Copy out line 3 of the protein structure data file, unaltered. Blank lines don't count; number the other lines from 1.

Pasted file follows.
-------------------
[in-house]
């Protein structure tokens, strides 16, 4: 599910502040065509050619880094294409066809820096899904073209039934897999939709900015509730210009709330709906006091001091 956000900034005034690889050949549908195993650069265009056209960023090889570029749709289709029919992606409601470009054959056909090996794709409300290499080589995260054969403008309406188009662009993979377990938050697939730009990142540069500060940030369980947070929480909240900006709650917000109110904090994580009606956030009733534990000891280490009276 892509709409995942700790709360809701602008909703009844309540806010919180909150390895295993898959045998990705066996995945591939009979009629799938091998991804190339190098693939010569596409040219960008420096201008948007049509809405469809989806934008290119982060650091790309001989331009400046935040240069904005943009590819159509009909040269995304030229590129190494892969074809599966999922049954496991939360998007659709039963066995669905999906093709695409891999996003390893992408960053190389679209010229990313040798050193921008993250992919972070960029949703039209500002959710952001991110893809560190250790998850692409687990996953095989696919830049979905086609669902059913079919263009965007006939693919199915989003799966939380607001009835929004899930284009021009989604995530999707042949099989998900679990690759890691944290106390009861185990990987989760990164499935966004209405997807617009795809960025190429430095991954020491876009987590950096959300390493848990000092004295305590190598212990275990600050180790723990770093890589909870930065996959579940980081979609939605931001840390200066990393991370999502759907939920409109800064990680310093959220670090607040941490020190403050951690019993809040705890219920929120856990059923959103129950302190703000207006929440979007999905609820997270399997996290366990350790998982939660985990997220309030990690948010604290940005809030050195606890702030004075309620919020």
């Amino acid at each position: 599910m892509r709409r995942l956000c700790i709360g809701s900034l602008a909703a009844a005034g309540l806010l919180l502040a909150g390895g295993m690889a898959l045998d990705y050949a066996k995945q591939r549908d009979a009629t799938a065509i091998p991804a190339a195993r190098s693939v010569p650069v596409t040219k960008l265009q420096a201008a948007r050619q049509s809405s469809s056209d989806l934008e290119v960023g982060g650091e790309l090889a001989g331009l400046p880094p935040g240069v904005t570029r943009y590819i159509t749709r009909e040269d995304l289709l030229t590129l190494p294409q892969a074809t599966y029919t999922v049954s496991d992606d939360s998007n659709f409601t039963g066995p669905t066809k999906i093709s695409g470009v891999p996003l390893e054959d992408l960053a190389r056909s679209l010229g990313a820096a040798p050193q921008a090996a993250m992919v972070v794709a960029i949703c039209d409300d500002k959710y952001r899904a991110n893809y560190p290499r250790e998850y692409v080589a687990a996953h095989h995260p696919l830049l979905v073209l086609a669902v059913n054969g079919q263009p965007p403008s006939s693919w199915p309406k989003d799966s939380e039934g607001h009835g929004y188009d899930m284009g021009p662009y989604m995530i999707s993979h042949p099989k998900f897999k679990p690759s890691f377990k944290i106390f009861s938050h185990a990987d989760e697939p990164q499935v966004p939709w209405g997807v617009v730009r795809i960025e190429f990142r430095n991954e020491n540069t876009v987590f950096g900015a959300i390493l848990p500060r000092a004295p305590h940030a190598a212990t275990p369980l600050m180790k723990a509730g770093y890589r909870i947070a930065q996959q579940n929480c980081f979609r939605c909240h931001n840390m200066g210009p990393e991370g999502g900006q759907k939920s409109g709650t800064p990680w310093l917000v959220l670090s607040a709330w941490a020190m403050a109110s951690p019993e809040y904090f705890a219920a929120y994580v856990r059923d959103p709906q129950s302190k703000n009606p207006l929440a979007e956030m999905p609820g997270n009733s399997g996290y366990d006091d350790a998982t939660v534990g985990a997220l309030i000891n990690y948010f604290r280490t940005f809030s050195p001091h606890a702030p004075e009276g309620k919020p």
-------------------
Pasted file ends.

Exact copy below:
């Amino acid at each position: 599910m892509r709409r995942l956000c700790i709360g809701s900034l602008a909703a009844a005034g309540l806010l919180l502040a909150g390895g295993m690889a898959l045998d990705y050949a066996k995945q591939r549908d009979a009629t799938a065509i091998p991804a190339a195993r190098s693939v010569p650069v596409t040219k960008l265009q420096a201008a948007r050619q049509s809405s469809s056209d989806l934008e290119v960023g982060g650091e790309l090889a001989g331009l400046p880094p935040g240069v904005t570029r943009y590819i159509t749709r009909e040269d995304l289709l030229t590129l190494p294409q892969a074809t599966y029919t999922v049954s496991d992606d939360s998007n659709f409601t039963g066995p669905t066809k999906i093709s695409g470009v891999p996003l390893e054959d992408l960053a190389r056909s679209l010229g990313a820096a040798p050193q921008a090996a993250m992919v972070v794709a960029i949703c039209d409300d500002k959710y952001r899904a991110n893809y560190p290499r250790e998850y692409v080589a687990a996953h095989h995260p696919l830049l979905v073209l086609a669902v059913n054969g079919q263009p965007p403008s006939s693919w199915p309406k989003d799966s939380e039934g607001h009835g929004y188009d899930m284009g021009p662009y989604m995530i999707s993979h042949p099989k998900f897999k679990p690759s890691f377990k944290i106390f009861s938050h185990a990987d989760e697939p990164q499935v966004p939709w209405g997807v617009v730009r795809i960025e190429f990142r430095n991954e020491n540069t876009v987590f950096g900015a959300i390493l848990p500060r000092a004295p305590h940030a190598a212990t275990p369980l600050m180790k723990a509730g770093y890589r909870i947070a930065q996959q579940n929480c980081f979609r939605c909240h931001n840390m200066g210009p990393e991370g999502g900006q759907k939920s409109g709650t800064p990680w310093l917000v959220l670090s607040a709330w941490a020190m403050a109110s951690p019993e809040y904090f705890a219920a929120y994580v856990r059923d959103p709906q129950s302190k703000n009606p207006l929440a979007e956030m999905p609820g997270n009733s399997g996290y366990d006091d350790a998982t939660v534990g985990a997220l309030i000891n990690y948010f604290r280490t940005f809030s050195p001091h606890a702030p004075e009276g309620k919020p």